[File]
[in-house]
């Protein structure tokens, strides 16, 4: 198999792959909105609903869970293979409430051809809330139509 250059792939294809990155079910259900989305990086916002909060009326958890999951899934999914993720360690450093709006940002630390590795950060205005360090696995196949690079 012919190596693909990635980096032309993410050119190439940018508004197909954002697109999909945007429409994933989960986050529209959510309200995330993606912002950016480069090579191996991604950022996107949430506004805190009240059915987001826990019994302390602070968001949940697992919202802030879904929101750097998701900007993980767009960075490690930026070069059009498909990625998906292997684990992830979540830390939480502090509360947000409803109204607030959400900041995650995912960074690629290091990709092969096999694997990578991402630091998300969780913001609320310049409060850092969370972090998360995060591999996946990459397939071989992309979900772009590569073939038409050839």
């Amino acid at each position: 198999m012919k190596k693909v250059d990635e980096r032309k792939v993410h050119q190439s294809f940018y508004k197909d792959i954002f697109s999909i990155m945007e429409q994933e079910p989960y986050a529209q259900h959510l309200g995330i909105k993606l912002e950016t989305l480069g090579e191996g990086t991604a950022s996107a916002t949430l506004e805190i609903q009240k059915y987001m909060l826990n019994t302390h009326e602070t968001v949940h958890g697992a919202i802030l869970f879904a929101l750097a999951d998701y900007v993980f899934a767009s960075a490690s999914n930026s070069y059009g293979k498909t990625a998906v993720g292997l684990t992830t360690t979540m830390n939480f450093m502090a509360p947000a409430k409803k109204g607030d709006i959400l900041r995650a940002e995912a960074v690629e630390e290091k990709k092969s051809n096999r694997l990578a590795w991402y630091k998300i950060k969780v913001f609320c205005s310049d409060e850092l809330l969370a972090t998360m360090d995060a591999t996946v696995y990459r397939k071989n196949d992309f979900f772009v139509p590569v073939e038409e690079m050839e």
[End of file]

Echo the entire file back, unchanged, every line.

[in-house]
């Protein structure tokens, strides 16, 4: 198999792959909105609903869970293979409430051809809330139509 250059792939294809990155079910259900989305990086916002909060009326958890999951899934999914993720360690450093709006940002630390590795950060205005360090696995196949690079 012919190596693909990635980096032309993410050119190439940018508004197909954002697109999909945007429409994933989960986050529209959510309200995330993606912002950016480069090579191996991604950022996107949430506004805190009240059915987001826990019994302390602070968001949940697992919202802030879904929101750097998701900007993980767009960075490690930026070069059009498909990625998906292997684990992830979540830390939480502090509360947000409803109204607030959400900041995650995912960074690629290091990709092969096999694997990578991402630091998300969780913001609320310049409060850092969370972090998360995060591999996946990459397939071989992309979900772009590569073939038409050839």
């Amino acid at each position: 198999m012919k190596k693909v250059d990635e980096r032309k792939v993410h050119q190439s294809f940018y508004k197909d792959i954002f697109s999909i990155m945007e429409q994933e079910p989960y986050a529209q259900h959510l309200g995330i909105k993606l912002e950016t989305l480069g090579e191996g990086t991604a950022s996107a916002t949430l506004e805190i609903q009240k059915y987001m909060l826990n019994t302390h009326e602070t968001v949940h958890g697992a919202i802030l869970f879904a929101l750097a999951d998701y900007v993980f899934a767009s960075a490690s999914n930026s070069y059009g293979k498909t990625a998906v993720g292997l684990t992830t360690t979540m830390n939480f450093m502090a509360p947000a409430k409803k109204g607030d709006i959400l900041r995650a940002e995912a960074v690629e630390e290091k990709k092969s051809n096999r694997l990578a590795w991402y630091k998300i950060k969780v913001f609320c205005s310049d409060e850092l809330l969370a972090t998360m360090d995060a591999t996946v696995y990459r397939k071989n196949d992309f979900f772009v139509p590569v073939e038409e690079m050839e």